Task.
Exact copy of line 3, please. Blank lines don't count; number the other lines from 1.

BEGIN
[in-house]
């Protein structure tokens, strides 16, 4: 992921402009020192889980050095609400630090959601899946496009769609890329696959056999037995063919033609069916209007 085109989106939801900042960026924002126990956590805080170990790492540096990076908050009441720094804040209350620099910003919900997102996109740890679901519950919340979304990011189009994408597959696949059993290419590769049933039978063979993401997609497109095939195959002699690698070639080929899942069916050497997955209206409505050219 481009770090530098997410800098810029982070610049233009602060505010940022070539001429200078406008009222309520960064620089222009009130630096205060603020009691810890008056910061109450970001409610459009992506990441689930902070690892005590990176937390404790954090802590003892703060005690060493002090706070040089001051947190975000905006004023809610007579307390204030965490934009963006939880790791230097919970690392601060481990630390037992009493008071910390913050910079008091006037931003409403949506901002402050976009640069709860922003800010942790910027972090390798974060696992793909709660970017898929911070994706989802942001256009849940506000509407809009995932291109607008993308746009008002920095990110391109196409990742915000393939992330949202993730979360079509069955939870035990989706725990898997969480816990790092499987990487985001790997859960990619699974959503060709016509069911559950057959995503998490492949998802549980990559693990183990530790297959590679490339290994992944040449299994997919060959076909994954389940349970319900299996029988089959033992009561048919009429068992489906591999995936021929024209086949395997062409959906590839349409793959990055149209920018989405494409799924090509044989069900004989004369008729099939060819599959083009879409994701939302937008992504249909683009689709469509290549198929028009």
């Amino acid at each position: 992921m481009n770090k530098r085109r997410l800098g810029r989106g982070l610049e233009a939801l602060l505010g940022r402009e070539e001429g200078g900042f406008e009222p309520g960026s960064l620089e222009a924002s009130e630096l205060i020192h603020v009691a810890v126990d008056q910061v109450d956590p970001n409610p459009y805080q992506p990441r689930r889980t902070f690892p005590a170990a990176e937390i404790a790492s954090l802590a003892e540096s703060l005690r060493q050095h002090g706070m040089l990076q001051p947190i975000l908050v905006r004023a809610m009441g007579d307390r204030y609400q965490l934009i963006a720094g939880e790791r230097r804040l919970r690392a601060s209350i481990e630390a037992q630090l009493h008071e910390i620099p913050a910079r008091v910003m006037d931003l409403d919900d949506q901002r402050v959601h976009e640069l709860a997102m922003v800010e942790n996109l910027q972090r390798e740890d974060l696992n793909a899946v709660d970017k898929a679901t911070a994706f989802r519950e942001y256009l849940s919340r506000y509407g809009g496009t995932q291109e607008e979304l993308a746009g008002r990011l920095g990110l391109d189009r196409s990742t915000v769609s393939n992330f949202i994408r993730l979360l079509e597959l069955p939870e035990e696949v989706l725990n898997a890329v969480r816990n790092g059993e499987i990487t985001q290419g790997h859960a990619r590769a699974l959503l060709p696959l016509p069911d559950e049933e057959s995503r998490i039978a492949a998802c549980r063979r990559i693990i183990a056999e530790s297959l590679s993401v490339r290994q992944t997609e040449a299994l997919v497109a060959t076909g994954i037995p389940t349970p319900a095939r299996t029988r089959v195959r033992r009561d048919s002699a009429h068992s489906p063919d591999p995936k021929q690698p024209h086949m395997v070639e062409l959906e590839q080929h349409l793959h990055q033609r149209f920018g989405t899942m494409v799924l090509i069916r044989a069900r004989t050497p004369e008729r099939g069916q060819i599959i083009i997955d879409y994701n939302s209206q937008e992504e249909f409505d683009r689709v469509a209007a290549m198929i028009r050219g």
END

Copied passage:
């Amino acid at each position: 992921m481009n770090k530098r085109r997410l800098g810029r989106g982070l610049e233009a939801l602060l505010g940022r402009e070539e001429g200078g900042f406008e009222p309520g960026s960064l620089e222009a924002s009130e630096l205060i020192h603020v009691a810890v126990d008056q910061v109450d956590p970001n409610p459009y805080q992506p990441r689930r889980t902070f690892p005590a170990a990176e937390i404790a790492s954090l802590a003892e540096s703060l005690r060493q050095h002090g706070m040089l990076q001051p947190i975000l908050v905006r004023a809610m009441g007579d307390r204030y609400q965490l934009i963006a720094g939880e790791r230097r804040l919970r690392a601060s209350i481990e630390a037992q630090l009493h008071e910390i620099p913050a910079r008091v910003m006037d931003l409403d919900d949506q901002r402050v959601h976009e640069l709860a997102m922003v800010e942790n996109l910027q972090r390798e740890d974060l696992n793909a899946v709660d970017k898929a679901t911070a994706f989802r519950e942001y256009l849940s919340r506000y509407g809009g496009t995932q291109e607008e979304l993308a746009g008002r990011l920095g990110l391109d189009r196409s990742t915000v769609s393939n992330f949202i994408r993730l979360l079509e597959l069955p939870e035990e696949v989706l725990n898997a890329v969480r816990n790092g059993e499987i990487t985001q290419g790997h859960a990619r590769a699974l959503l060709p696959l016509p069911d559950e049933e057959s995503r998490i039978a492949a998802c549980r063979r990559i693990i183990a056999e530790s297959l590679s993401v490339r290994q992944t997609e040449a299994l997919v497109a060959t076909g994954i037995p389940t349970p319900a095939r299996t029988r089959v195959r033992r009561d048919s002699a009429h068992s489906p063919d591999p995936k021929q690698p024209h086949m395997v070639e062409l959906e590839q080929h349409l793959h990055q033609r149209f920018g989405t899942m494409v799924l090509i069916r044989a069900r004989t050497p004369e008729r099939g069916q060819i599959i083009i997955d879409y994701n939302s209206q937008e992504e249909f409505d683009r689709v469509a209007a290549m198929i028009r050219g």